This is now available in English and Spanish.
Ten-point plan on reducing pre-trial detention

PRI has produced a 10-point-plan to assist countries to reform their legislation, policy and practice in relation to pre-trial justice. It recommends that special efforts should be made to reduce pre-trial detention of women by applying non‑custodial measures wherever possible, in line with the Bangkok Rules (Rule 57).
Global Prison Trends 2016

PRI has launched the second annual report in the Global Prison Trends series. The report includes a section on women, providing an overview of the types of crimes committed by women and the characteristics of women prisoners. It recommends a gender sensitive approach in areas such as nutrition and prison design taking into account the distinct needs and vulnerabilities of women prisoners. The Special Focus section on prison staff recommends special training for staff working with women.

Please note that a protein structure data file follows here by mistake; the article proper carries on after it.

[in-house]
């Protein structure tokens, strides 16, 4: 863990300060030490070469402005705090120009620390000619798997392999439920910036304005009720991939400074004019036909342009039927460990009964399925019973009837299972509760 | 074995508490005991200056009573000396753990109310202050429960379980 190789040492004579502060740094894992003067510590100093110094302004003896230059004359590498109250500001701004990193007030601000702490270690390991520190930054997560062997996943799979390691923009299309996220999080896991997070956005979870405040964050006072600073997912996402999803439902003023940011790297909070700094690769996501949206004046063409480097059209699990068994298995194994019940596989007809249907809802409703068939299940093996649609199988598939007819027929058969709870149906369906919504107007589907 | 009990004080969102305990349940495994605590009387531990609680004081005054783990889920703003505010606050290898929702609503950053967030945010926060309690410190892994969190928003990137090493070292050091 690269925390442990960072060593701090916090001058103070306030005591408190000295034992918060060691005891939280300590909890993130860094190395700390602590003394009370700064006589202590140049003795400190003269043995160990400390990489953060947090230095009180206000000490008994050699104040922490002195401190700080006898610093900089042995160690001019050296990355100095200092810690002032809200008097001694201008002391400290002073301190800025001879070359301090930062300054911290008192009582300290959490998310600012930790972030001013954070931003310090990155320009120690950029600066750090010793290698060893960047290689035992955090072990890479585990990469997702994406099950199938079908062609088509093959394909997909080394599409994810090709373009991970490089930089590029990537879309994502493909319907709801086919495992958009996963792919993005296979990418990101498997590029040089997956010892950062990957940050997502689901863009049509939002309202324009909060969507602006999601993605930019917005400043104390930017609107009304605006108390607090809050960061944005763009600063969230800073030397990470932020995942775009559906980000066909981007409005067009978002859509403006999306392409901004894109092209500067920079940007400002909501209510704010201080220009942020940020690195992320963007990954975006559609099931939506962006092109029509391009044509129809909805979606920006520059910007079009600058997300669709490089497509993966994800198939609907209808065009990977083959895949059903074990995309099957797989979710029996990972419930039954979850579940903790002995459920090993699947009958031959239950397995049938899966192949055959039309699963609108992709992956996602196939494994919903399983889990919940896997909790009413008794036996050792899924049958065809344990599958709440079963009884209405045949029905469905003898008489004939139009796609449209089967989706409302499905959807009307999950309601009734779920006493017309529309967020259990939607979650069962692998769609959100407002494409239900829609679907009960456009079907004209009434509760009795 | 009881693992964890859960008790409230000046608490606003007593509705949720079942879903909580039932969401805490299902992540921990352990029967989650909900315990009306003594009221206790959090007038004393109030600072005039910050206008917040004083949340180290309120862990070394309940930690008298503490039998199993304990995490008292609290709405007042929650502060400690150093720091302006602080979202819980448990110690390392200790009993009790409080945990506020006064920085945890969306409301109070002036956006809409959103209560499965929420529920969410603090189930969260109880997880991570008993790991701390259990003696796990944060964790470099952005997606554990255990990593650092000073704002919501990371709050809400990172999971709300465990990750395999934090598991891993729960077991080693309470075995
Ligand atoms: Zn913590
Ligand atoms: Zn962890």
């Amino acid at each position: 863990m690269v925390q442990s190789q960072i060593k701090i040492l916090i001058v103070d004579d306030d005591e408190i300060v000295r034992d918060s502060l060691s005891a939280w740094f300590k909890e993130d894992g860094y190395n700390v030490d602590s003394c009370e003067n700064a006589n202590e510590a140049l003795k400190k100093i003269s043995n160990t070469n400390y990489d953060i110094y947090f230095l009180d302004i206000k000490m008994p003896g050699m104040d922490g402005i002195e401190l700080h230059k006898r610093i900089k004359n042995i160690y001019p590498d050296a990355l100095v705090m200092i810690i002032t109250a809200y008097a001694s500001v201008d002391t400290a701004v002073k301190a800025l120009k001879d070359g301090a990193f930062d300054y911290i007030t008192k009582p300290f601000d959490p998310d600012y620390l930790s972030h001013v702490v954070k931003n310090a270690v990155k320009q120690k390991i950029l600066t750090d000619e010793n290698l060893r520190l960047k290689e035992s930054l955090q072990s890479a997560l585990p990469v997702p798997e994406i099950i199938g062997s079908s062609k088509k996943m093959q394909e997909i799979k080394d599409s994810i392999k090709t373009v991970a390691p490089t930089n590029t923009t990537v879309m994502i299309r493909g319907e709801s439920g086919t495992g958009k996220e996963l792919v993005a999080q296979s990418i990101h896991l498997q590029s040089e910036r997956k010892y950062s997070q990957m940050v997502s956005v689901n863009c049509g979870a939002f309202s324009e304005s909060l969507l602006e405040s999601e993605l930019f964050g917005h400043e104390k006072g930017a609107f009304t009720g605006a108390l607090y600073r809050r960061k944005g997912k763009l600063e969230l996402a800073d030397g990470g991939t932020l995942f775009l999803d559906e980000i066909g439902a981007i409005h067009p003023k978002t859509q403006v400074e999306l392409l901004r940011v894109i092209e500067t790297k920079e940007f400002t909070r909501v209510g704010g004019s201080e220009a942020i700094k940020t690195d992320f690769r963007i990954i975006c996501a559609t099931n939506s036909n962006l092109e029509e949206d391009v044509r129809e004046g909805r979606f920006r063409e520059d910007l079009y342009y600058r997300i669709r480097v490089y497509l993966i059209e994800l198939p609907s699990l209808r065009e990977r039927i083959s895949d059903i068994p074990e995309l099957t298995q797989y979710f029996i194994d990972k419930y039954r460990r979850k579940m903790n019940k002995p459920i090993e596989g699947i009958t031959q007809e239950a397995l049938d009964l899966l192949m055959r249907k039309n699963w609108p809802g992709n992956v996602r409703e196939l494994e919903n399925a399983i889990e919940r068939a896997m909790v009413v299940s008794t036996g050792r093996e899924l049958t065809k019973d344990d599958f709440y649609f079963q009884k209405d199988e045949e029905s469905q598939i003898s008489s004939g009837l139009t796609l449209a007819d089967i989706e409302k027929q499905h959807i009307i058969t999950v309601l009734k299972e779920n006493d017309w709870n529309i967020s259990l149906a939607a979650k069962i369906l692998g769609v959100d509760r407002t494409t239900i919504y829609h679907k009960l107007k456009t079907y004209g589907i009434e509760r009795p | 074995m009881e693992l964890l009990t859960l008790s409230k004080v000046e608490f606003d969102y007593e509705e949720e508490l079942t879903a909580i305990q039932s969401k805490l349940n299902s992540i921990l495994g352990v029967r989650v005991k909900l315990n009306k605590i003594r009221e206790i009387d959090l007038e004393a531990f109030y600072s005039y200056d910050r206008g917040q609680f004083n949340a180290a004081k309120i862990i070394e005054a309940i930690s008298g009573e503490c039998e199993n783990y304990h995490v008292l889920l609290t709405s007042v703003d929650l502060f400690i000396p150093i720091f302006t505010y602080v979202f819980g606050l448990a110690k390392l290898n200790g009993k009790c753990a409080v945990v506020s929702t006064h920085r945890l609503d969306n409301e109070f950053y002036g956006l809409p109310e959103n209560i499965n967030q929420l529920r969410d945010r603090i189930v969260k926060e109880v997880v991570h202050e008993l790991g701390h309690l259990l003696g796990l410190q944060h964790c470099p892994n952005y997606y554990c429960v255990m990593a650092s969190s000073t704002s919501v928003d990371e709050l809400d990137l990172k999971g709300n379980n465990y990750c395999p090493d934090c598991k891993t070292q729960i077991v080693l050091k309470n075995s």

New blogs

Forging new paths for women offenders in Kenya

PRI’s Policy Director, Andrea Huber, describes how a pilot research project in Kenya is paving the way for community service and probation orders that are more sensitive to the needs of women offenders.
Effects of incarceration of child-rearing parents − a brief look at some aspects

PRI Board Member and member of the Supreme Court of Bangladesh, Justice Imman Ali, outlines the problems facing women prisoners and children in Bangladeshi prisons and calls for the best interests of the child to be prioritised.
The Women’s Risk Needs Assessment: Putting Gender at the Forefront of Actuarial Risk Assessment

This blog by Breanna Boppre and Emily Salisbury of the University of Nevada summarises the process behind the creation of a set of gender-responsive risk and needs assessment tools to use with women offenders - known as the Women's Risk Need Assessment (WRNA) - and argues for its effectiveness in classifying women offenders for supervision levels and treatment programmes.
The UN Bangkok Rules for women offenders and prisoners and their application in the UK